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Since the 1970's Iran has considered establishing a GEO communications satellite network. After several abortive attempts, Iran reached a tentative agreement in 1993 to purchase a pair of western satellites for its Zohreh system. With spacecraft stationed at 26 degrees E and 34 degrees E, the Zohreh system was to provide both L-band (INMARSAT-compatible) and Ku-band (14 transponders) links. The 1,850-kg spacecraft were to be furnished by Alcatel Espace and Aerospatiale with design lifetimes of 10 years. In the meantime, Iran was leasing Ku-band capacity on INTELSAT spacecraft.

Minister of Post, Telegraph, and Telephone Ahmad Motamedi announced on 25 May 2002 that the launching of the Zohreh satellite would bring about major changes in Iran's communication system. The satellite would improve telephone communications in remote areas, he said. Initial steps to purchase the satellite from Russia's Uoya Export company are complete, he said, and the contract is worth $125 million. In April, Motamedi said that the building and launch would take two-and-a-half years, and at that time members of parliament criticized the purchase of a Russian satellite, called for a deal with a major international satellite producer, and said that the project does not make technical or economic sense.

During 2002, TCI announced a tender for the construction and launch of two Ku-band geo-stationary orbit satellites, to be placed at 34 E and 47 E. The satellites are named Zohreh and are intended to take over the domestic traffic presently handled by the Intelsat satellite.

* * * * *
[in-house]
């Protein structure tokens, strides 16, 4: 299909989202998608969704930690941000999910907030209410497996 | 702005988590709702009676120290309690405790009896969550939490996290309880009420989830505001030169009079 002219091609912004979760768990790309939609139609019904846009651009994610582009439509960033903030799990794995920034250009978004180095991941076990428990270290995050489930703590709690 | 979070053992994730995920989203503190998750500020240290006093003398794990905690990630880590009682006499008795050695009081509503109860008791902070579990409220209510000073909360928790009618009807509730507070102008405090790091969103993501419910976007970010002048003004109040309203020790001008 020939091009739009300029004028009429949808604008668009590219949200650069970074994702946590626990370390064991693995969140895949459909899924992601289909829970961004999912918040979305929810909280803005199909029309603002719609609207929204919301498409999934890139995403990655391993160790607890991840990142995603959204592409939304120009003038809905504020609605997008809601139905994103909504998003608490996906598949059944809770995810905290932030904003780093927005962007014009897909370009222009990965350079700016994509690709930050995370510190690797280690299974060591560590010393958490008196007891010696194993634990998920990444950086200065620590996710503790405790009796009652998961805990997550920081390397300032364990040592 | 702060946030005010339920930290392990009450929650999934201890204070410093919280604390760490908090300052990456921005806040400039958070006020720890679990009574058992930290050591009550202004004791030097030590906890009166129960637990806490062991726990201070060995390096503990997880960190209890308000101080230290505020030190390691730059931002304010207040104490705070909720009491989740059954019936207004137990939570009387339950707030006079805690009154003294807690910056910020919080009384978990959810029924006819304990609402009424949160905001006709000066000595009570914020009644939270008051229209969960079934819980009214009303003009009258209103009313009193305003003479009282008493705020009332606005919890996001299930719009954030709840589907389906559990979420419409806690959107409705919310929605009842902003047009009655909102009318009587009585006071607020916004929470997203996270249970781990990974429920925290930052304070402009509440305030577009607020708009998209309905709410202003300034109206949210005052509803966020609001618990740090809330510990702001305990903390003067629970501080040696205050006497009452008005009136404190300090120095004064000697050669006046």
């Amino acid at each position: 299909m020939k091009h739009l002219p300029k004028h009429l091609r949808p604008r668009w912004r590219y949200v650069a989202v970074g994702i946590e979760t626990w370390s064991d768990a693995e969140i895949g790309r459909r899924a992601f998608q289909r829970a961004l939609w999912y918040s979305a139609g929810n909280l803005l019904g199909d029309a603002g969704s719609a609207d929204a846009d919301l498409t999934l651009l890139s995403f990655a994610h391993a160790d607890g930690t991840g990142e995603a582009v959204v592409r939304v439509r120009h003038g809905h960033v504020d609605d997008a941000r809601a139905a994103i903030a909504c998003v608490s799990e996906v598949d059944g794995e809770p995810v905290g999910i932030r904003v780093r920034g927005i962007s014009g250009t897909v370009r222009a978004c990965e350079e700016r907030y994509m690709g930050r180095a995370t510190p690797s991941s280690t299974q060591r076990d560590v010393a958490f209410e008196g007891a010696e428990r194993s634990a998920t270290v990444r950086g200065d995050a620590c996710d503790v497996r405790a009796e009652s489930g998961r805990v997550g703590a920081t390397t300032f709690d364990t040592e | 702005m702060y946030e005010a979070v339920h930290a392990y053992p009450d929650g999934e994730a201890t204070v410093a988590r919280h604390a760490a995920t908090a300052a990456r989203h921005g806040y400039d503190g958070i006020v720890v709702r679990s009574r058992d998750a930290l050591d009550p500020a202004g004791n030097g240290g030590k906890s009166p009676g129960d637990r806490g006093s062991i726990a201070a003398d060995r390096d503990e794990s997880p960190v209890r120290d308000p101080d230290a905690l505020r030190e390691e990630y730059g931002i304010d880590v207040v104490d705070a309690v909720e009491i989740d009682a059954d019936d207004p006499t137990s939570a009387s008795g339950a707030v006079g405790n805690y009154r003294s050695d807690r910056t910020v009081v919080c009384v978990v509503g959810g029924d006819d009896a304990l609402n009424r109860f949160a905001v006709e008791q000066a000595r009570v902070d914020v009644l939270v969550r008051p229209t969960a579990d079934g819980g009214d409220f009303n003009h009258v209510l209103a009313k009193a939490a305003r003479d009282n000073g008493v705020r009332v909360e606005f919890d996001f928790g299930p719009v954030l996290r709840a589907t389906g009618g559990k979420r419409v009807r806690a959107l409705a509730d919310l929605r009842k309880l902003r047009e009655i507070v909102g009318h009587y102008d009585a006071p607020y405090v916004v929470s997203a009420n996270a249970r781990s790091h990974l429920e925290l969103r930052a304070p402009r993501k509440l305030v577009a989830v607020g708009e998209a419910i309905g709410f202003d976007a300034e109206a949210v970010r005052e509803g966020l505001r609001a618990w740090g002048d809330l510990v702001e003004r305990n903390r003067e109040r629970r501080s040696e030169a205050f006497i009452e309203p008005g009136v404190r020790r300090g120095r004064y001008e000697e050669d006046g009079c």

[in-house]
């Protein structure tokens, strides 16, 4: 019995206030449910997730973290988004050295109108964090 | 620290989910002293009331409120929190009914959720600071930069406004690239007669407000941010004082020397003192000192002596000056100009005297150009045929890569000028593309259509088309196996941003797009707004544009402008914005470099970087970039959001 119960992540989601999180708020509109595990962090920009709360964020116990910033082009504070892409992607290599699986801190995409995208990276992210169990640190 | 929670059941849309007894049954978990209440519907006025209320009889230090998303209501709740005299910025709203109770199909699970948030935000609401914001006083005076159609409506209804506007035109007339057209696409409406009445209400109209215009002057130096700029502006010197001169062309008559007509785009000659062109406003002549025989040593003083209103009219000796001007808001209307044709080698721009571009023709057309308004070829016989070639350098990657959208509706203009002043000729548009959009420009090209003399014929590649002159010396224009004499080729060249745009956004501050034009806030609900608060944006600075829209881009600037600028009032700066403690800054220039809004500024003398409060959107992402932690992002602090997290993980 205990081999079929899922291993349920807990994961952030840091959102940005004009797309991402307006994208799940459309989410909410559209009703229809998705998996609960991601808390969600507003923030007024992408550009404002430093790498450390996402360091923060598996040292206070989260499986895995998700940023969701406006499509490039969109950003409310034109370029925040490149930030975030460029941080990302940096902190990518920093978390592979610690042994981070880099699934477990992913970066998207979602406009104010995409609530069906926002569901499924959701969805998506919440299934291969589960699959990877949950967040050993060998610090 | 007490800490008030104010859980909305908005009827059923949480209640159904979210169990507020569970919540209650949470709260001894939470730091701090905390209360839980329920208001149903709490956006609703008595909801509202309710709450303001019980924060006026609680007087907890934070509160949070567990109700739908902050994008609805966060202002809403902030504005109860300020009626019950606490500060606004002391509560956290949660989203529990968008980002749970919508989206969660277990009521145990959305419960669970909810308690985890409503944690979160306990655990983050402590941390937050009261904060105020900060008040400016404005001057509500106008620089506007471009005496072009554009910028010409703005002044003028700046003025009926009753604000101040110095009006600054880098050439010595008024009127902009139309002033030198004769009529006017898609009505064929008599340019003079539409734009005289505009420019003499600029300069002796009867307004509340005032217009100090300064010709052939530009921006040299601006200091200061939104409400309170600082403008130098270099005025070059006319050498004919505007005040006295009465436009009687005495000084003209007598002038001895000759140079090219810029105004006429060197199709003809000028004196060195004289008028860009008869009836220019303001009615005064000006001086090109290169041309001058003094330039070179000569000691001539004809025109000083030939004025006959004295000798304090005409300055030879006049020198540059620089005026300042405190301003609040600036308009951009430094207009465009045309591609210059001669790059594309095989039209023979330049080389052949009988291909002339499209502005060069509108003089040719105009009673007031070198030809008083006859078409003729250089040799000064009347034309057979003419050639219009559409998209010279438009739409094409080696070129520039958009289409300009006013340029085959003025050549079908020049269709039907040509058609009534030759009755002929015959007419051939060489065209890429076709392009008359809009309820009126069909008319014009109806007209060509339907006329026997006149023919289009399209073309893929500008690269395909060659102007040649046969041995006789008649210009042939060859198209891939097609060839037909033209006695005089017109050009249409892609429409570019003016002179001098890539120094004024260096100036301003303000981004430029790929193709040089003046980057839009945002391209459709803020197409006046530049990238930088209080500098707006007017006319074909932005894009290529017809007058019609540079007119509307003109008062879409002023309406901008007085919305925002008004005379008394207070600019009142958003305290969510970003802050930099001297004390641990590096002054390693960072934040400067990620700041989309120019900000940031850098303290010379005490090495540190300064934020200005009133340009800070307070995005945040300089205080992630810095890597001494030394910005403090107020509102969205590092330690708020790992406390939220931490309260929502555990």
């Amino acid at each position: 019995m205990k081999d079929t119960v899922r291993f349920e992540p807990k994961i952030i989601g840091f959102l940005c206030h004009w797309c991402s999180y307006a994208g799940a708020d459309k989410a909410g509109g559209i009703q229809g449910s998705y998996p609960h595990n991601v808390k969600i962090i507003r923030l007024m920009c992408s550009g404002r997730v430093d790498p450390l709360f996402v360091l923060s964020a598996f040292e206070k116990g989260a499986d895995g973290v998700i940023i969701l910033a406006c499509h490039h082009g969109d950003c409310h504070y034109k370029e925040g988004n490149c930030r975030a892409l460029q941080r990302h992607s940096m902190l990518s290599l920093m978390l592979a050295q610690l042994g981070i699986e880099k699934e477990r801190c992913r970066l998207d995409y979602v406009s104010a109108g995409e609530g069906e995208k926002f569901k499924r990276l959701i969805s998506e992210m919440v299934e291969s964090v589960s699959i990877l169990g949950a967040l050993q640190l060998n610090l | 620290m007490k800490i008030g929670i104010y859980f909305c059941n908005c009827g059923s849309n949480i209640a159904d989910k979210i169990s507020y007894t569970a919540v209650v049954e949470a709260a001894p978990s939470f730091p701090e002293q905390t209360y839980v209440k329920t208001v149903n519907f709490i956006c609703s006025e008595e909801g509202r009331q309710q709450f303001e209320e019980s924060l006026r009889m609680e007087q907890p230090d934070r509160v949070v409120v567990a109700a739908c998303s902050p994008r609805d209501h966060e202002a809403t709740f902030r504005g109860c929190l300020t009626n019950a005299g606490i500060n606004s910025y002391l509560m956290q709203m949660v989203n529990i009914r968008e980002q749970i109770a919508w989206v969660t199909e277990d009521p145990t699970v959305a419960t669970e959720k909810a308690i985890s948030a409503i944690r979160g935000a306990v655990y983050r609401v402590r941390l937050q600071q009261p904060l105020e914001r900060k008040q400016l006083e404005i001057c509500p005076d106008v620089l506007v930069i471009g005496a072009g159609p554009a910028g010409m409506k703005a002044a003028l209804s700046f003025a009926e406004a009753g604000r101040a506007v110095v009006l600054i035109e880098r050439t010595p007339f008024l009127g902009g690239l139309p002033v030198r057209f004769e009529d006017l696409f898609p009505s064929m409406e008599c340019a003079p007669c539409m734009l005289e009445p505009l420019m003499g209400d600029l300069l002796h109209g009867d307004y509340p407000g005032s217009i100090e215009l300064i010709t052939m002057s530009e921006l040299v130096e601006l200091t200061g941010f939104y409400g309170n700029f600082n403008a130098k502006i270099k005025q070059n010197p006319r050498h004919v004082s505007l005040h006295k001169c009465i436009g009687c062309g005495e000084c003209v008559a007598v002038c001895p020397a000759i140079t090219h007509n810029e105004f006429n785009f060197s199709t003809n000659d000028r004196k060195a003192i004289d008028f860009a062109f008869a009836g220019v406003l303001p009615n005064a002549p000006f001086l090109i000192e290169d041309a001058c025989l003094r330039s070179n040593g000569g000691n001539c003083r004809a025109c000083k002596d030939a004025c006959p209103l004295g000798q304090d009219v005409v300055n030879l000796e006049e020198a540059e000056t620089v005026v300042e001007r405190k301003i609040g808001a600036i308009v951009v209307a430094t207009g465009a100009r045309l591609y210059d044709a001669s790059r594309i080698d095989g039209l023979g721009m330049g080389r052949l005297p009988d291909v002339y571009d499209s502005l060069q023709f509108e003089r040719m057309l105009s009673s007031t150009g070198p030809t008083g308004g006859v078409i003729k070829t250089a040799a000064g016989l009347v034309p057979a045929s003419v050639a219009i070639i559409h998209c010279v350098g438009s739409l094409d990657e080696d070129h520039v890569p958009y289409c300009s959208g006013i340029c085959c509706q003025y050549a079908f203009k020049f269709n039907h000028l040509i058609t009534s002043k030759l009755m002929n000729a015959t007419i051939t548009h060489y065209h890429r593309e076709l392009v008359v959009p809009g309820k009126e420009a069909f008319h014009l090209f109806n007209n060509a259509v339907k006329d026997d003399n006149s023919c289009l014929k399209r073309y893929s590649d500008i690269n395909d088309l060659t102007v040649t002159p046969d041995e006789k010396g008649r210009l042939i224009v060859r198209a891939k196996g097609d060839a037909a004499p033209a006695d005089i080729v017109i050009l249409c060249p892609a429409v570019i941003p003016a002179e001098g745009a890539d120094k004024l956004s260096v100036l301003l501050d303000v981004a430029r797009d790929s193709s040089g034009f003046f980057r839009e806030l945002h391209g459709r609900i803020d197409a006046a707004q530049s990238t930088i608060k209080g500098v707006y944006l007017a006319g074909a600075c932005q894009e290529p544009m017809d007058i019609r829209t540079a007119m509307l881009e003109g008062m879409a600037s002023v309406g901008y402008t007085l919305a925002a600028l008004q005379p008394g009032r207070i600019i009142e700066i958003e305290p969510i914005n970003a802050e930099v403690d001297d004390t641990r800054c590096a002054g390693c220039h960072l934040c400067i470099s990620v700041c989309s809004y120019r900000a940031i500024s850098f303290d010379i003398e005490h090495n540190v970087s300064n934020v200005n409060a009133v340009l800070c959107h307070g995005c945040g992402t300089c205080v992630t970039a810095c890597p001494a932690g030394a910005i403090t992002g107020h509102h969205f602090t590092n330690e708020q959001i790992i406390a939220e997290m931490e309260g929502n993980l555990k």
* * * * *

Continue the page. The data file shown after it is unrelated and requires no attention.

In September 2002 Mr. Izadi, the director of the Zohreh national satellite project, was interviewed on Iranian state radio. He said that the platform of the Zohreh satellite is being manufactured in Russia. Izadi went on to say: "Its telecommunications and computer sections are being manufactured by two prominent European companies. Finally, it will be assembled in Russia and it will be launched by a Soyuz missile from Russia to the Islamic Republic's position in orbit and it will be turned over to the Islamic Republic." Izadi said that Iran is waiting for Russia's Avi export company to sign a contract, and the signing of that contract will start a 30-month timetable during which the satellite would be built and launched into orbit. Two satellite control stations would also be set up in Iran. Subsequently, Iran's television and telecommunications networks would be transferred to their own national satellite. Members of parliament had criticized the Zohreh satellite project's connection with a Russian firm of dubious reliability, and some Iranian press outlets have questioned the country's need for such a costly project.

Behbahan parliamentary representative Valiollah Shojapurian, who serves in the legislature's Cultural Committee, warned on 16 April 2003 that Iraq will be producing radio and television programs under US supervision and, "With strengthened transmitters, Iraqi TV programs could be received in Iran with ordinary aerials," the Iranian Students News Agency (ISNA) reported. "Our country's space will be open to various waves," Shojapurian said. "Iranians will be directly influenced by the ensuing cultural atmosphere." Iranian law forbids private ownership of satellite receiving equipment, and the parliament has not had any success in its efforts to amendment this law. In a possible reference to this law, Shojapurian said, "The limitations imposed by Iranian officials so far will not be effective any longer and the people will be influenced by the cultural atmosphere of the neighboring countries." "We should allow different tastes to exist and emerge in the society," he recommended.

On 31 January 2005 Iran and Russia signed an agreement on the design, consultations, testing and lift off of `Zohreh` satellite. The $132 million agreement was signed between Chairman of the Board of Directors of Iran Telecommunication Company Masoud Moqaddas, deputy director of Russian Federal Space Agency (Rosaviakosmos) and managing director of `Avia Exports of Russia.` The satellite will have the capability of telephone communication and fax link, transmission of data and broadcast of radio and television programs throughout the country and will have 12 transponders. The construction and lift off the satellite is estimated to take 30 months after opening of the letter of credit.

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Page last modified: 21-07-2011 00:51:59 ZULU